Jobs at DOC: Tui the conservation dog

Department of Conservation —  13/03/2015

Come behind the scenes and into the jobs, the challenges, the highlights, and the personalities at the Department of Conservation (DOC).

Last year conservation lost a canine icon. Today DOC Ranger Miriam Ritchie reflects on the life of Tui, conservation dog and little legend. 

Northland fox terrier Tui was mother to DOC’s original predator dog programme. She passed away on 30 December at the age of 17.

Tui on Secretary Island, Fiordland.

Tui on Secretary Island, Fiordland

Tui was the second fully certified predator dog in New Zealand (her father Mick was the first). They were both trained and worked by Scott Theobald.

While dad Mick was a fox terrier, who detected both cats and mustelids (ferrets, stoats and weasels), Tui’s particular talent was in detecting mustelids.

She was an extraordinary working dog, combining all the best traits of typical fox terrier tenacity – high energy, mischievous, clever, proud, wilful, determined and above all, very loyal.

Tui taking a rest on some rocks after work.

Chilling after a hard day on the tops

She began her career at Trounson Kauri Park, a mainland island reserve in Northland. She went on to travel the length and breadth of New Zealand, hunting stoats with Scott on offshore islands as well as mainland areas like Boundary Stream and Macraes Flat. She also did early work for the Animal Health Board, seeking out ferrets in North Otago.

Tui did a lot of great work in Fiordland, searching for stoats on islands in Doubtful, Breaksea and Dusky sounds and Codfish Island. She completed big trips to Tin Range and northwest Stewart Island, and even got to work on Raoul Island in the Kermadecs.

Tui in a helicopter.

Checking on the chopper pilot.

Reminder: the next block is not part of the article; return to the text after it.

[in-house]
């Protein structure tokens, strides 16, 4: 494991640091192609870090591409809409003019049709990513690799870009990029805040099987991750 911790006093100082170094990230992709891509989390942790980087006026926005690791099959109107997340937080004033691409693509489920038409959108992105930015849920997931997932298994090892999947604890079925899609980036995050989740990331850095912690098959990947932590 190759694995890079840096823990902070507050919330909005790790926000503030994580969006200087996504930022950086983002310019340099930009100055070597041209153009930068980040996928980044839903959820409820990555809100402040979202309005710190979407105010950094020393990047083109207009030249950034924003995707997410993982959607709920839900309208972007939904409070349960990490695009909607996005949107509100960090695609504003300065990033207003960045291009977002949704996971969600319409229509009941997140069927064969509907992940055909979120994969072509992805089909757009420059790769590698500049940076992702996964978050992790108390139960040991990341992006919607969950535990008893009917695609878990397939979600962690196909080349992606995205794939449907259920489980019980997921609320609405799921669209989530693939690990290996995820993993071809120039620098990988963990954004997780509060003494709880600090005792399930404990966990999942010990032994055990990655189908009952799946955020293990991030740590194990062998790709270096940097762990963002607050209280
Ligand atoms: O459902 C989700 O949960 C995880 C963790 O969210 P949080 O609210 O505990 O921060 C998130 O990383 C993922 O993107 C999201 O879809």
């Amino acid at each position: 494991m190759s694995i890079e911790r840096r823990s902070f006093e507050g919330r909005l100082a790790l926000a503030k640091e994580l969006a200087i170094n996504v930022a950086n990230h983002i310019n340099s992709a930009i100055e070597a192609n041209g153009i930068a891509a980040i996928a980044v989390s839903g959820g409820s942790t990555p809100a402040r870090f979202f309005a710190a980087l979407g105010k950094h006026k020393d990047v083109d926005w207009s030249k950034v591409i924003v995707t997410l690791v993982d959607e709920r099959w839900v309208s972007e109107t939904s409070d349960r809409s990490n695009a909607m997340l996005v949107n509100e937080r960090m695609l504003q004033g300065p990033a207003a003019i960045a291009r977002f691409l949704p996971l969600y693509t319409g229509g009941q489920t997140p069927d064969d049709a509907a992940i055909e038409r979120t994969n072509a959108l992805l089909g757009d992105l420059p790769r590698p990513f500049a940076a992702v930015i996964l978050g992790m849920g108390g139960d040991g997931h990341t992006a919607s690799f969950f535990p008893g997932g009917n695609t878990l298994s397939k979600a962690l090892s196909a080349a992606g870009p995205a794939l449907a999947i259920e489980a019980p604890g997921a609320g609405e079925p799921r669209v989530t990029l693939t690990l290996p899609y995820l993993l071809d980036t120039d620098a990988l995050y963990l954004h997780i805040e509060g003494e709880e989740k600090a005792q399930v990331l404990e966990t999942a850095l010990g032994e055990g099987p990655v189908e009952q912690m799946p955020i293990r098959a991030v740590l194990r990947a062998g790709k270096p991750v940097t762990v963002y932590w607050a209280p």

Beyond her exceptional career as a working dog, Tui was an excellent mother.

Tui, with her kennel-mate border terrier Jack bred many of the top predator dogs now working around New Zealand and overseas.

Tui with her pups.

Tui with her pups

Her descendants are now working all over New Zealand, as well as in Tasmania looking for feral cats, rabbits, and rodents; and in Japan, as Search and Rescue dogs and detecting mongoose.

Some of Tui’s children (and where they’ve gone):

Tiki the conservation dog.


Tiki – mustelids in NZ
Jak – rodents in NZ
Tama – rabbits on Macquarie
Koha – mustelids in NZ
Clay – cats on Tasmanian islands
Tawa – mongooses in Japan
Rata – mongooses in Japan
Waewae – Search & Rescue dog in Japan

Some of Tui’s grandchildren:

Conservation dogs Piri and Pai hanging out the back of a DOC vehicle.

Piri and Pai

Spirit – mustelids in NZ
Brown – cats in NZ
Pai – rodents in NZ
Olive – mustelids in NZ
Piri – interim rodents in NZ
Hairy – rodents in NZ
Rimu – mongooses in Japan
Becky – mongooses in Japan
Patrick – mongooses in Japan

Some of Tui’s great-grandchildren:

Wai – interim rodents in NZ
Will – interim rodents in NZ

Tui and daughter Bell.

Tui and daughter Bell

Tui worked until she lost her hearing at the age of 11. Nearing 17, she was still keen for morning and evening walks two weeks before her death. Though she was deaf as a post and somewhat of a liability, in typical Tui-style she wanted to be a part of everything and never gave up.

Tui with a couple of her many pups.

Tui with a couple of her many pups

Her kennelmates still had the utmost respect for her. They’d look after her, but never messed with her. She died at Matapouri Bay and is buried on a hill there.

Tui on Secretary Island, Fiordland.

Tui on Secretary Island, Fiordland, hunting stoats

Tui, you will always be a little legend.

6 responses to Jobs at DOC: Tui the conservation dog


    Great story Miri, a fitting tribute!


    Does anyone know what these dogs hit rates are? How many false positives do they produce? In the pest control industry dogs produce variable results with a lot of false positives. I would be interested in the strike rate these dogs have and what breed is the most successful? Thanks.


    Miriam misses her Tui dearly


    Awesome wee dog

    Jennifer Thurmer 13/03/2015 at 3:50 pm

    What a marvellous dog. You would miss her tremendously. Happy memories.